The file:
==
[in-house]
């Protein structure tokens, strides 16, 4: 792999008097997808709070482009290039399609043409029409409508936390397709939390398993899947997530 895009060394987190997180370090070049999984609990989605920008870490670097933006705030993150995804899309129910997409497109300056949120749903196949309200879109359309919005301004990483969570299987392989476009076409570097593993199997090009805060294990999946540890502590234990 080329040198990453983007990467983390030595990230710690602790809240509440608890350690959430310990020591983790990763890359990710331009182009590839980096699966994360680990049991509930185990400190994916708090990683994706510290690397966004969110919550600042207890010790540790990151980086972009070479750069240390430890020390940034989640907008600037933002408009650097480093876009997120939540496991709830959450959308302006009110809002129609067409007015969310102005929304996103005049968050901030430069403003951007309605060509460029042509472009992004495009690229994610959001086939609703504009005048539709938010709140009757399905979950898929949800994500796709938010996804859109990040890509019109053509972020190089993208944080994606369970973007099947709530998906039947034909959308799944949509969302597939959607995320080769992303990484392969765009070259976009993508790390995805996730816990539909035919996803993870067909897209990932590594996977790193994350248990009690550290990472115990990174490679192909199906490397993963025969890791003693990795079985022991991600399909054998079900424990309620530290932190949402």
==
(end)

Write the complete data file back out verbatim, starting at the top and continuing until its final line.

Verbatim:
[in-house]
């Protein structure tokens, strides 16, 4: 792999008097997808709070482009290039399609043409029409409508936390397709939390398993899947997530 895009060394987190997180370090070049999984609990989605920008870490670097933006705030993150995804899309129910997409497109300056949120749903196949309200879109359309919005301004990483969570299987392989476009076409570097593993199997090009805060294990999946540890502590234990 080329040198990453983007990467983390030595990230710690602790809240509440608890350690959430310990020591983790990763890359990710331009182009590839980096699966994360680990049991509930185990400190994916708090990683994706510290690397966004969110919550600042207890010790540790990151980086972009070479750069240390430890020390940034989640907008600037933002408009650097480093876009997120939540496991709830959450959308302006009110809002129609067409007015969310102005929304996103005049968050901030430069403003951007309605060509460029042509472009992004495009690229994610959001086939609703504009005048539709938010709140009757399905979950898929949800994500796709938010996804859109990040890509019109053509972020190089993208944080994606369970973007099947709530998906039947034909959308799944949509969302597939959607995320080769992303990484392969765009070259976009993508790390995805996730816990539909035919996803993870067909897209990932590594996977790193994350248990009690550290990472115990990174490679192909199906490397993963025969890791003693990795079985022991991600399909054998079900424990309620530290932190949402």